An Inter-Agency Standing Committee meeting on the locust crisis was held on 29 September 2004, under the chairmanship of Mr. Jan Egeland, the Under Secretary General and Head of the Office of Coordination of Humanitarian Affairs (OCHA). This meeting involved several United Nations’ partners based in the Sahel region, New York, Geneva, Rome and Washington D.C. Several non-governmental organizations also participated. The Central Emergency Revolving Fund (CERF) of the United Nations has assisted FAO in advancing funds for ongoing activities.

4. Information sharing

FAO provides operational information on its locust web site at the following address: http://www.fao.org/news/global/locusts/locuhome.htm (click on “ Assistance provided”). The web page provides donors’ funding updates on a daily basis and a weekly update of the Situation Report. The web page also informs the affected countries and the donor community of the main meetings and issues that are of interest to them.

5. Assistance

Assistance through FAO has been provided to Algeria, Burkina Faso, Cape Verde, Chad, Eritrea, Gambia, Mali, Mauritania, Morocco, Niger, Senegal, Sudan and Yemen. Assistance will also be provided to Tunisia. In addition, each affected country has contributed substantially to the locust campaign.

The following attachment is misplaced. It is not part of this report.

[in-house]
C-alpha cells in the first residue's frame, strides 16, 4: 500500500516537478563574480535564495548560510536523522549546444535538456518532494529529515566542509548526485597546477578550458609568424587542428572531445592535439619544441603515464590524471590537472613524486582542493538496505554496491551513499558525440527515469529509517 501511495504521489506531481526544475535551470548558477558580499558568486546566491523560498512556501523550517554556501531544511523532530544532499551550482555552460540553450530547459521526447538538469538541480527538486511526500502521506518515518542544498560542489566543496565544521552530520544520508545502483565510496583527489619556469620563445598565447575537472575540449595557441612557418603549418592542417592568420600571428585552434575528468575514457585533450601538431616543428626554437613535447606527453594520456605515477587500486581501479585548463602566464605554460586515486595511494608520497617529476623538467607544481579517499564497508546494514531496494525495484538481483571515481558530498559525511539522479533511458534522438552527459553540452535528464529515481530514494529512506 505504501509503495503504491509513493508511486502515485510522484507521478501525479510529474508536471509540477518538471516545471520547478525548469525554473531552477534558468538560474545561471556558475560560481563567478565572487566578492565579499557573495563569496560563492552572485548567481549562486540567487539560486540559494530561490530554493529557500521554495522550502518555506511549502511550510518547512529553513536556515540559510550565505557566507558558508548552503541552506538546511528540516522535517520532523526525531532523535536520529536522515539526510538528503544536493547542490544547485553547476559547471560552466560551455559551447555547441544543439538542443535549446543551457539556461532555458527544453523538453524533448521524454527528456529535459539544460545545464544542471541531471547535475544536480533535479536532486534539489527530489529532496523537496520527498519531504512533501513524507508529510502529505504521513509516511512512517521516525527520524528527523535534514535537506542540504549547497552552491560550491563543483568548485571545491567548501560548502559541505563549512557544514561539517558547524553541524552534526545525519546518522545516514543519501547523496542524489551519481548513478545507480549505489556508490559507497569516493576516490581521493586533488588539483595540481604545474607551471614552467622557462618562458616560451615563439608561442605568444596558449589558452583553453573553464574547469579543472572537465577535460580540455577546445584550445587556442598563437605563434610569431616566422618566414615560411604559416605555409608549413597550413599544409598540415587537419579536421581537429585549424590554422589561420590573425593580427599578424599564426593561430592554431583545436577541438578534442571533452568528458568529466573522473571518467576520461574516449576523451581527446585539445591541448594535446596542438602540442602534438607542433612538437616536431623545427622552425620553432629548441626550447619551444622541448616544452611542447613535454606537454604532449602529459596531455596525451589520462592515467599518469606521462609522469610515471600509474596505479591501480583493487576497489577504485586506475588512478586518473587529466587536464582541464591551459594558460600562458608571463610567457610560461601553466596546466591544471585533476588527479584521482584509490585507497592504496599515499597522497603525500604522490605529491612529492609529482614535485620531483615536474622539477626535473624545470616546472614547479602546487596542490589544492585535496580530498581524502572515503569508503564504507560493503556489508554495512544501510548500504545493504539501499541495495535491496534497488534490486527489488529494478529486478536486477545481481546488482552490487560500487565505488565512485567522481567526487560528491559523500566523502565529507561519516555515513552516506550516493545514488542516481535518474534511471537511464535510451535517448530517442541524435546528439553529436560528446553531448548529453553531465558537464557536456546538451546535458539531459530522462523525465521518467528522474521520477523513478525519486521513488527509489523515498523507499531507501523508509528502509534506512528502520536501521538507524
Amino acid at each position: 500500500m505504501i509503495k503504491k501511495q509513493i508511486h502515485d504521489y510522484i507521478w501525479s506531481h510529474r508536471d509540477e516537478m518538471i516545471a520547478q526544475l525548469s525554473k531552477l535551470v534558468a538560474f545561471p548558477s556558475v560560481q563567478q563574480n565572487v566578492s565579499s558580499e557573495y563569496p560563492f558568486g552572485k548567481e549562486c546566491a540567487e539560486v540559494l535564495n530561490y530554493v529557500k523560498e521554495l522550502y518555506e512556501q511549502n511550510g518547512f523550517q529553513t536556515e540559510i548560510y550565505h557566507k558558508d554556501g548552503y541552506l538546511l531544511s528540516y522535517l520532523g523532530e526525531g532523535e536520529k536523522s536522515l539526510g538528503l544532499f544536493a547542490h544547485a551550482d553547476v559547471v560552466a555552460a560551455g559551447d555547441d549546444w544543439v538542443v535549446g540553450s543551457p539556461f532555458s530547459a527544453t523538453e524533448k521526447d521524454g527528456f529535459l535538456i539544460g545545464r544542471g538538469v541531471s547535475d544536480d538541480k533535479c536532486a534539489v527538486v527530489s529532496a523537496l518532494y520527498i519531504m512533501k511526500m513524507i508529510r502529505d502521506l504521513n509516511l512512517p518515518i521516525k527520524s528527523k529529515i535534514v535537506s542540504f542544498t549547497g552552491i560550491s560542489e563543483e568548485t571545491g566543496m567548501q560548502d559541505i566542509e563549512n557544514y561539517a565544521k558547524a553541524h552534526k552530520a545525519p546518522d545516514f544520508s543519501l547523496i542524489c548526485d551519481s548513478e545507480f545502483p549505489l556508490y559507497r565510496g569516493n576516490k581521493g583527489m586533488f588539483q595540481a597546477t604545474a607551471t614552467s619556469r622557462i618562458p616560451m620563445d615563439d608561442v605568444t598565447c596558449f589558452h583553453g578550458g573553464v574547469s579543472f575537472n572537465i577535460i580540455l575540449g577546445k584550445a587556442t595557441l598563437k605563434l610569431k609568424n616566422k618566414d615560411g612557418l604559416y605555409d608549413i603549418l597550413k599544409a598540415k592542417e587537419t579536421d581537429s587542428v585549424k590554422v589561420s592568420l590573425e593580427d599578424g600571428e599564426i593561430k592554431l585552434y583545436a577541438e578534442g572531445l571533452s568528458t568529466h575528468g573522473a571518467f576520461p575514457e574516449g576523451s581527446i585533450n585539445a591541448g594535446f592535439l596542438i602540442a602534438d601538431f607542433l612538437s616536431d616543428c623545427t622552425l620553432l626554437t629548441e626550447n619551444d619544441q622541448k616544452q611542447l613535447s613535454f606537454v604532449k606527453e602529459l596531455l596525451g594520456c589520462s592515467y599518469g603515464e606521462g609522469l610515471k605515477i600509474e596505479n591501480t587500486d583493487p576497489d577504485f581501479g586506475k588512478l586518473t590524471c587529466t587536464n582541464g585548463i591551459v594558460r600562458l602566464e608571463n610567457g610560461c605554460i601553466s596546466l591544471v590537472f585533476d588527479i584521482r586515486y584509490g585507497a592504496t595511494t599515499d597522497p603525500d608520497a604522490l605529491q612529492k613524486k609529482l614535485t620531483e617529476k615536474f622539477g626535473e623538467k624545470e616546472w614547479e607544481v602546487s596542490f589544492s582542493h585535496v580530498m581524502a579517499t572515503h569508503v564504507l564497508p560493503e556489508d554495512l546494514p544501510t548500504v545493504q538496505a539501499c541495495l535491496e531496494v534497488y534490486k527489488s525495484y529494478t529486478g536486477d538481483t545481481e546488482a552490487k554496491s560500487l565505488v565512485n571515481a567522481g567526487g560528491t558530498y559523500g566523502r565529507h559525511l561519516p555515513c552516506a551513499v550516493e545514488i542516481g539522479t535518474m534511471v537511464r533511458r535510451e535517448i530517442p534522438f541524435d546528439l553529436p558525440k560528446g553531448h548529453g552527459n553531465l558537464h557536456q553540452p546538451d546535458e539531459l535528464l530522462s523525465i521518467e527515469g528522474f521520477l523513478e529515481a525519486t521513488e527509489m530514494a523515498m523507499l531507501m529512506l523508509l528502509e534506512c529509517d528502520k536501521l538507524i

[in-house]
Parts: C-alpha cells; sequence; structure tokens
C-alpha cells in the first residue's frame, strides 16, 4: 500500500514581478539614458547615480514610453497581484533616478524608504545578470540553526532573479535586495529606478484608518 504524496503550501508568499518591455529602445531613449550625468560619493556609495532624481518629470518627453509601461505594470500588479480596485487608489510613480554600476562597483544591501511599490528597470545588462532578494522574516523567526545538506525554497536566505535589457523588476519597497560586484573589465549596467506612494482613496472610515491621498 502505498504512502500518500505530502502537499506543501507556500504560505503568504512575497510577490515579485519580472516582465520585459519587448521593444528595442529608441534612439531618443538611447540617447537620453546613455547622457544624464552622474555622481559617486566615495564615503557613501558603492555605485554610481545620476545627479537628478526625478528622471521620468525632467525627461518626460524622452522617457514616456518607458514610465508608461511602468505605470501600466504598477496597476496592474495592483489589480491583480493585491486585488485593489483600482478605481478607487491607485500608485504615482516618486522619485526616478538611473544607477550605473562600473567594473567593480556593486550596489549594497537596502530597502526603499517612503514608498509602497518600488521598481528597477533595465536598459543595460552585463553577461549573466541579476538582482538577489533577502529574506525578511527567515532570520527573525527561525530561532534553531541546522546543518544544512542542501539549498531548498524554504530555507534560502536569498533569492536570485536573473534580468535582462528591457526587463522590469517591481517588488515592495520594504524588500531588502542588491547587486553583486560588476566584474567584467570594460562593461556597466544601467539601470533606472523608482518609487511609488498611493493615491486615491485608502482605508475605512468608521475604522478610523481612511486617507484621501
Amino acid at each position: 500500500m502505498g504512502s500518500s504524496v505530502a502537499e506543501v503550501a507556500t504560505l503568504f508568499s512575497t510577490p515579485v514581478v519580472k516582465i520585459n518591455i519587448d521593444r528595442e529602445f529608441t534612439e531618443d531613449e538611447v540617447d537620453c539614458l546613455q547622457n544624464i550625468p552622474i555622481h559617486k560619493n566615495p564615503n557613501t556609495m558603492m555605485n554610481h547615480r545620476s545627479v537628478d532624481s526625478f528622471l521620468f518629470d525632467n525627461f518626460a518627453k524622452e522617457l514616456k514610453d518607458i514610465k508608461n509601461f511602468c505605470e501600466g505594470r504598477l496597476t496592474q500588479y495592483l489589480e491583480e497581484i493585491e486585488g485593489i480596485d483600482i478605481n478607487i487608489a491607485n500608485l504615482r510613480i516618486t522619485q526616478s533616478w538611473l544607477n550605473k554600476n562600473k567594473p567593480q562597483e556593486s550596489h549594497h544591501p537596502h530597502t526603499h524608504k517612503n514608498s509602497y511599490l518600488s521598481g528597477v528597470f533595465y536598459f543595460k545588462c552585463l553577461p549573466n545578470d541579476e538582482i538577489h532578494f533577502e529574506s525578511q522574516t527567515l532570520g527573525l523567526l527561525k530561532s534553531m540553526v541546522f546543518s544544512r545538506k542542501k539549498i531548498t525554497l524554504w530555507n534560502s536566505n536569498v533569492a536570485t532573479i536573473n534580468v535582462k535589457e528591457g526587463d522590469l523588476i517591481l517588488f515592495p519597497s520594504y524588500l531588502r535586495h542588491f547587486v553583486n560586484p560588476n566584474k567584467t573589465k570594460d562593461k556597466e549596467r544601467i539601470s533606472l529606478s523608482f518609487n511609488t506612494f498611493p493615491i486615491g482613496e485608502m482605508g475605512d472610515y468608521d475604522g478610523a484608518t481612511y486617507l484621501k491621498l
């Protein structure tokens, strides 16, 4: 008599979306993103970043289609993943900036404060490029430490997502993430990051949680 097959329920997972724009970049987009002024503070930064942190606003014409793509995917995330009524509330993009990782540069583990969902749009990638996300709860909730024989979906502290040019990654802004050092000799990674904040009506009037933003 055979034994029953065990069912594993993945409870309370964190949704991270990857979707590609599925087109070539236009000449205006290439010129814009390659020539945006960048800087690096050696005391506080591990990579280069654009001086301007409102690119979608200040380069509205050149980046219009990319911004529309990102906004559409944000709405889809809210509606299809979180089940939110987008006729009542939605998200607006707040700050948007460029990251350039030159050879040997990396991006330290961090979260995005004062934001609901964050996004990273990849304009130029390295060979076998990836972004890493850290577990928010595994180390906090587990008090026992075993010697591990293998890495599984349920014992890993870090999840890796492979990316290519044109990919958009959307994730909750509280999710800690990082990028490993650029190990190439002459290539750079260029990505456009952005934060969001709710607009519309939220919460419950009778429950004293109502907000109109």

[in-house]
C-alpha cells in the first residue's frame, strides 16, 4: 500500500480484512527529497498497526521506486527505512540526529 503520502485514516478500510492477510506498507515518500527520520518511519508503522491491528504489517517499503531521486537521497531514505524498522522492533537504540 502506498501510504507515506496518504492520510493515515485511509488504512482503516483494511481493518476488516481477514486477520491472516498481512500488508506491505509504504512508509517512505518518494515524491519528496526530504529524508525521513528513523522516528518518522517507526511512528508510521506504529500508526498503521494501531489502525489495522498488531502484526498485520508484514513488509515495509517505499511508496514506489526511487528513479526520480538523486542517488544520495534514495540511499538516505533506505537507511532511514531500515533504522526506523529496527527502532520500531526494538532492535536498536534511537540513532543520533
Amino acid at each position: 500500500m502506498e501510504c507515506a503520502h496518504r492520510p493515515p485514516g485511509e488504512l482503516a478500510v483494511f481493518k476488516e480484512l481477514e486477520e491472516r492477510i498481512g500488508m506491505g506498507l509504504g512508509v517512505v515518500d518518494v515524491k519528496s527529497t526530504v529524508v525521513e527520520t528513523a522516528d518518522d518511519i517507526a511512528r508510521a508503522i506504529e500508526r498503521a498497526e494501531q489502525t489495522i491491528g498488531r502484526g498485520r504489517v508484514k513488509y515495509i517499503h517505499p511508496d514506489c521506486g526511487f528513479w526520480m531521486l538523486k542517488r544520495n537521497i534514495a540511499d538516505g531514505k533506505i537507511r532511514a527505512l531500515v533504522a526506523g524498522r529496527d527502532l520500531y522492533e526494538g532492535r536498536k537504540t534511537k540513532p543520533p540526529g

North African countries from the CLCPRO have been extremely supportive to their southern neighbours Algeria, Libya, Morocco and Tunisia, have donated and lent pesticides as well as made available survey and control teams, aircraft and the necessary fuel, vehicles and related equipment to combat the locusts.

5.1 Control Operations

It is recognized that during upsurges, pesticides will have to be used to protect crops and rangeland. FAO promotes best practice methods to reduce risks to human and animal health and the environment. It takes measures to ensure monitoring of the effects on human health and the environment and to avoid the build-up of obsolete pesticide stocks. FAO is also implementing field trials with more environmentally friendly compounds, including bio-pesticides.

5.2 Inputs

5.2.1 Pesticides

664 350 litres of pesticide have been delivered and 852 400 litres have been ordered for urgent delivery. Additional orders will be placed against an advance tender issued for 1.5 million litres of pesticide (of which 398,600 litres have already been ordered and includeded in the 852 400 litres above).

France provided FAO with an aircraft to enable the transportation of pesticides that Algeria lent to FAO for delivery to Mauritania (12 450 litres) and to Senegal (6 750 litres). Morocco also lent to FAO 48 900 litres for Mauritania and 31 000 litres for Senegal. These were transported by a plane put at FAO’s disposal by the World Food Programme (WFP) and funded by Italy. All the pesticides mentioned herewith were delivered between 26 and 28 September 2004. FAO is now replenishing the Algerian and Moroccan loans.

5.2.2 Aircraft